Boss shares Civic Crown with frontline workers who put community first

It was Christmas every day at one of Hull’s leading companies as staff at its string of filling stations and convenience stores supported shoppers in the face of the lockdown shambles in the supermarkets.

Lord Mayor of Hull Councillor Steve Wilson and his Consort Karl Hudder celebrating with staff at Sewell Group.
Lord Mayor of Hull Councillor Steve Wilson and his Consort Karl Hudder celebrating with staff at Sewell Group.

Sewell on the Go saw demand for petrol plummet as people stayed at home and kept their cars in their driveways. But sales of groceries soared as residents relied on the neighbourhood network rather than risking a trip to bigger stores which were packed with people, but where shelves were empty.

The company revealed that fuel sales fell by 70 per cent at the start of lockdown and continue to show a drop of 33 per cent compared with typical trading volumes.

However grocery sales for May 2020 were 63 per cent above the Christmas figure for 2019, June was 40 per cent higher than Christmas and July exceeded the festive total by 29 per cent. Across the three-month period, grocery sales were on average 43 per cent above the Christmas levels.

Sewell Group, which employs around 500 people, was also busy across other areas of its business with its own frontline construction and facilities management staff supporting key workers in hospitals, health centres and schools.

Paul Sewell receiving his Civic Crown from The Lord Mayor.
Paul Sewell receiving his Civic Crown from The Lord Mayor.

Their efforts brought official recognition with a visit by the Lord Mayor of Hull Councillor Steve Wilson to present company Chairman Paul Sewell with a Civic Crown, which was dedicated to the staff.

Mr Sewell said: “The impact of lockdown across our 13 Sewell on the Go outlets was remarkable and during those early weeks and months of lockdown we sold more groceries than we do at Christmas.

“Our construction teams also played a key part by helping to keep such essential sites as Hull Royal Infirmary and Drax power station fully operational and the facilities management division worked hard to keep schools safe and ready to reopen and to help people at the Wilberforce Health Centre.

“I’m chuffed to receive this award from the Lord Mayor and I accept it on behalf of everybody in Sewell Group who has played a part in keeping the economy going, serving our customers and helping them at a particularly difficult time.”

All the Sewell on the Go stores took part in a “have it on us” initiative, with discounts and give-aways for emergency services and key workers. Product lists were changed to make sure customers could purchase all the items they would need to make a full, nutritious meal at home. Staff reported sales of loo rolls and alcohol increasing tenfold, and they stand ready to deal with a repeat scenario.

Deliveries were made to people who were shielding, and some who were afraid to go out received regular visits, with staff taking isolated customers on short walks to help rebuild their confidence.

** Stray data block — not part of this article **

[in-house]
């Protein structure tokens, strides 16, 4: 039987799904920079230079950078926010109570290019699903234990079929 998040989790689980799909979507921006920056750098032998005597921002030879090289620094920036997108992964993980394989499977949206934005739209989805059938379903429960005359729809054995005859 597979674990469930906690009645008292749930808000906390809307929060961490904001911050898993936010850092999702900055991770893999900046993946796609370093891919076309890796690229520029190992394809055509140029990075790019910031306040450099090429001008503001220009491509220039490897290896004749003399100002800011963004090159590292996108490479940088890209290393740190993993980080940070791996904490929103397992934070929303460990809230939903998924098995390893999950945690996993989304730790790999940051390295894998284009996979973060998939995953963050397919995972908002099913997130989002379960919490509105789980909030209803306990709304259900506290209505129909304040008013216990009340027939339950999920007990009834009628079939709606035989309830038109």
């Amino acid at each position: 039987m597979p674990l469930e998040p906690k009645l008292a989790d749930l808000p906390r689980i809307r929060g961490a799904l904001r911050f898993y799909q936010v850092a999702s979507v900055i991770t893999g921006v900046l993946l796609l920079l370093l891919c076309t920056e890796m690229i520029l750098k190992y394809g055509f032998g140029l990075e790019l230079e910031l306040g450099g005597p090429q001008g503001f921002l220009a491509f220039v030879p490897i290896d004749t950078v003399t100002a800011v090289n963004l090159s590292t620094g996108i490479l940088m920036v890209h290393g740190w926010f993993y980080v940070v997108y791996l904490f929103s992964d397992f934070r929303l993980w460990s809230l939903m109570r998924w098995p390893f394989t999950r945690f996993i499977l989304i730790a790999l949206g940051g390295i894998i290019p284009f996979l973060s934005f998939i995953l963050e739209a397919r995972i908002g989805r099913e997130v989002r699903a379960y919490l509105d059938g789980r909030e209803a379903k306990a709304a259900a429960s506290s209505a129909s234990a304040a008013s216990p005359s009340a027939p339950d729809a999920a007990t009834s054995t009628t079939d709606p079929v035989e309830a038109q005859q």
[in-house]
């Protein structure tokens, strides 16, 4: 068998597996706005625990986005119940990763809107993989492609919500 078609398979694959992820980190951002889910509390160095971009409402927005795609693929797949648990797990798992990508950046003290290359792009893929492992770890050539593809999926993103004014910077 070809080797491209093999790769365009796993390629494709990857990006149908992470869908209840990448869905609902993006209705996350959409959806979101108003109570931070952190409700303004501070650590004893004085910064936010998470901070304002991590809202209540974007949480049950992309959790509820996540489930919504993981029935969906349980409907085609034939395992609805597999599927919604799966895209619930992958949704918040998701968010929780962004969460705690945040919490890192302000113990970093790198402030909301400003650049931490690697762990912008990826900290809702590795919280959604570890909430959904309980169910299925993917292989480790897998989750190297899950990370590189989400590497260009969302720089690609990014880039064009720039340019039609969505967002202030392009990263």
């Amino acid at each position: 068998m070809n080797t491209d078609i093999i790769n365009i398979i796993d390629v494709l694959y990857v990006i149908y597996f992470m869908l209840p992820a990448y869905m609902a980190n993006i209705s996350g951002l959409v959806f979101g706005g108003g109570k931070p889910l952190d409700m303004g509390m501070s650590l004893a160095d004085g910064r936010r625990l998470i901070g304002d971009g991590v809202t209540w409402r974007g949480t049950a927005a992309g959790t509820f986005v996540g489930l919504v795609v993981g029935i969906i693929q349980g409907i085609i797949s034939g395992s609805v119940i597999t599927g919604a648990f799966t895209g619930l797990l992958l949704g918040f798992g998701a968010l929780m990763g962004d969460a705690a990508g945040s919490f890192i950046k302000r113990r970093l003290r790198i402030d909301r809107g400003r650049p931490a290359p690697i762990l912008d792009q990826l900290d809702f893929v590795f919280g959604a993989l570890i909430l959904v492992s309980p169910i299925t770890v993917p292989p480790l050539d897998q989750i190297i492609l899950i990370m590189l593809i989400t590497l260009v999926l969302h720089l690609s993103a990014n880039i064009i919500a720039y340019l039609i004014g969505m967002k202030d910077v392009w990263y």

Support for charities included funding fuel for Hull4Heroes, donating sleeping bags to homelessness groups and delivering supplies to food banks.

Megan Briede of Sewell on the Go at Wyton Bar, Bilton.

Megan Briede, a sales assistant at the Wyton Bar store in Bilton, said: “We listened to customers and we changed the stock to make sure they could get the things they needed. They were all really grateful and after a few weeks we heard that our store had recorded the biggest increase in sales.”

Emily Alsop, a member of the Sewell FM front-of-house team at the Wilberforce Health Centre in Story Street, Hull, said: “We are a bridge between the public and the surgeries but we also help people who just want information. We welcome all walks of life – homeless people, refugees and other people who don’t have English as a first language. A lot of people found things more difficult because they couldn’t get the usual access to their regular doctor and they couldn’t use a phone or the internet.”

Emily Alsop of Sewell FM at the Wilberforce Health Centre with her certificate.
Emily Alsop of Sewell FM at the Wilberforce Health Centre with her certificate.

The Lord Mayor introduced the Civic Crowns to recognise people who have gone the extra mile for to help others and who have made a difference to their community. His original plan was to have an Oscars-style event but because of Covid-19 he held a series of smaller presentations. Most of them have taken place in Hull Guildhall but with Sewell Group he headed to the company’s headquarters in Geneva Way and listened intently as team representatives received commemorative certificates.

He said: “With one presentation after another I kept thinking I didn’t know they did that! I just didn’t know how much the company and its people get involved with the community and how much they care about their customers. Each and every story was wonderful!”

Jo Chadwick, Manager of Sewell on the Go at Wyton Bar, said: “We all had to react so quickly. Screens, sanitisers, visors, masks, new cleaning regimes, social distancing signs, floor stickers – you name it. But everything just fell into place and we loved it.

“My team stepped up, as did all the others and we have never been overlooked. We have been well looked after. Things have quietened down now  but we are still looking out for people who are shielding. Nobody knows what will happen in the coming weeks but we will be ready, as always.”

[Phil Ascough – Ascough Associates]